Of Statues and Steeples

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Words by Kristina Cassar Dowling | Extract taken from March's 2018 Il-Bizzilla Magazine | Read more here

 

Vienna - capital of Austria, land of opera, Klimt and the sachertorte. If asked to describe Vienna in three words; I think the correct answer would be imperial, inspiring and intricate - but this of course is my take on the majestic city. Visiting Vienna opens your eyes to a cultural renaissance that stands the test of time, a marvellous trip to the imperial palaces, astounding streetscapes and musical appreciation.

 

The first thing that strikes a Vienna visitor is the architecture. Now, whether you’re an architecture buff or entirely unaware of architectural presence; first impressions are ever-lasting and the gargantuan impression that Vienna leaves on you is impressive. One of the top spots to visit when on a Viennese holiday is the Schönnbrunn Palace; also known as Sisi’s Palace. Elisabeth of Bavaria is better known as Empress Sisi of Austria, she married Emperor Franz Joseph I and lived in the Schönnbrunn Palace during the summer months.

 

 

Designed by Baroque architect Johann Bernhard Fischer von Erlach upon commission form Emperor Leopold I at the end of the 17th century, the palace was intended to serve as a hunting lodge for Leopold I’s son, Emperor Joseph I. When walking through the gates of the palace; the firstmost impressive factor is the size of the building - the perfectly aligned windows, doors and overall aesthetic of the structure. Around the palace is a beautifully manicure garden, with trees and plants to fawn over. The perfectly paved garden is in its very own way obscure due to the Roman-tinge it carries. This might have to do with the designer, von Erlach’s education in Rome. Although the exterior is captivating, the interior houses a multitude of sculptures, a gallery as well as more garden space to fall in love with.

 

Visiting Vienna and missing Stephansplatz is like forgetting to visit the Eiffel Tower in Paris, the Colosseum in Rome or the Pyramids in Egypt. Within the outstanding square is St Stephen’s Cathedral, more commonly known by its German title; Stephansdom. This cathedral is the mother church of Austria’s capital where a number of Hasburg and Austrian historical events took place. The towering spire and the intricately tailored Gothic elements of the cathedral make Stephansdom a site to remember.

 

 

"The towering spire and the intricately tailored Gothic elements of the cathedral make Sephansdom a site to remember"

 

My first time in Stephansplatz was during a family winter trip; we were lucky enough to visit the cathedral while a celebration was taking place; with music roaring out of the church organ, Vienna locals in their finest attire and a chill in the air filled the space, creating an aura of spectacle. My impression therefore was magical, speaking to other visitors, locals and travel writers might acquire different, albeit positive, opinions.

 

Although the architecture is absolutely astounding, what goes on in those buildings can be quite the treat. Culture must be such an important word for the Austrians. Be it opera, art, sculpture or architecture, the seamless effort that all cultural activities are conducted in, crowns Vienna a cultural treasure. Birth place of Brahms, Strauss, Mozart and even Beethoven - there is clearly a song in the air in the Austrian theatre of a city. There are a number of opera houses in Vienna, so choosing the right one might be somewhat intimidating. Ask the locals for their opinion - the performances aren’t always the same, therefore opera aficionados might know the top pick of that month.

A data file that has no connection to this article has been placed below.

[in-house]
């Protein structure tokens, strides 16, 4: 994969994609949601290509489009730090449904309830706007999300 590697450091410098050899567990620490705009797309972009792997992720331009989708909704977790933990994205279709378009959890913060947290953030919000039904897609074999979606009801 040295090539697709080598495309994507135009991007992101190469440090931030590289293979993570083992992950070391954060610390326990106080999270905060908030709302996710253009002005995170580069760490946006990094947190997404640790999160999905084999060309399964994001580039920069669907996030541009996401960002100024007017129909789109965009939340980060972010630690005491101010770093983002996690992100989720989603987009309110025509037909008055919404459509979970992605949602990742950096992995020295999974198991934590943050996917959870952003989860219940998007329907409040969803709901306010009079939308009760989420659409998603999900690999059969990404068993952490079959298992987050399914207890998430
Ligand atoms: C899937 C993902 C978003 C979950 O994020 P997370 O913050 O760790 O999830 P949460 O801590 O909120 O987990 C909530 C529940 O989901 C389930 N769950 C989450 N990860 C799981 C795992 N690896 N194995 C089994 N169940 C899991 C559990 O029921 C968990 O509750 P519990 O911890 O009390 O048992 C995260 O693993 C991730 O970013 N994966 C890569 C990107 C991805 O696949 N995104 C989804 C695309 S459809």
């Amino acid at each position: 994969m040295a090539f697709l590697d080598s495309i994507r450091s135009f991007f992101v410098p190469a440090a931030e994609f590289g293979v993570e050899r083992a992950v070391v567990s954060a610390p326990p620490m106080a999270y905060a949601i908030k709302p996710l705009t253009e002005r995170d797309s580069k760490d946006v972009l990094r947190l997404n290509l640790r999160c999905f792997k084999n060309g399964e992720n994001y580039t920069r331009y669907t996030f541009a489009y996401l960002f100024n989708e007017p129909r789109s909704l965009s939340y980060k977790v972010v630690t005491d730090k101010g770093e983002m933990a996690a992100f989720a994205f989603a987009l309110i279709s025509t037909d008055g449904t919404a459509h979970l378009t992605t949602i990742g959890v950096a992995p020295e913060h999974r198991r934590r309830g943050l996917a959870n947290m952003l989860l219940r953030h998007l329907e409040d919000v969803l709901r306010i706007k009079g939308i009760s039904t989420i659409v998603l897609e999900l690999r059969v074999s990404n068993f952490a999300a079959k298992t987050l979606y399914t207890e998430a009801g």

Asking around for local cafés or teahouses might also be a fair choice. When it comes to cakes, sweets, pasties and all baked goods imaginable, the Austrians know what they’re on about. If you’re looking to soothe that sweet tooth, get your hands on a crumbly apfelstrudel, a rich sachertorte, a creamy esterhazytorte or the traditional sahne kuchen. Famous for its teahouses, Vienna is perfectly designed to feature teashops in summer gardens and squares alike. Apart from sweet delicacies, the Viennese kitchen is home to some good old comfort food such as wiener würstel, wiener schnitzel, goulash and tafelspitz. Grab a warm beer with any of these staples and you’ll be a happy traveller. Although all the above dishes contain meat, wheat and are quite hearty, Vienna is vegan-friendly, gluten aware and quite health-conscious; so there’s pleasing everyone’s appetites.

 

 

Last, but not least on our Vienna travel spot is the shopping. There’s no doubt that you will be packing a few extra pieces of clothing after spending an afternoon in Vienna. There are shops all over the city centre, so avoiding the shops might be considered impossible. Walking through the streets of Vienna is energising, the variety of entertainment makes a Vienna holiday one to seriously consider. Walking may even be avoided for travellers with young children or the elderly as the efficient transport system can carry you across the city. Probably, the only downside to using public transport is missing all the beautiful scenes on land. Well, the most commonly used means of transport here is the tram, a circuit that runs through the city and allows passengers to enjoy the landmarks, spot the equestrian statues all while enjoying the magical measure of Vienna.

Visit www.airmalta.com for more information.

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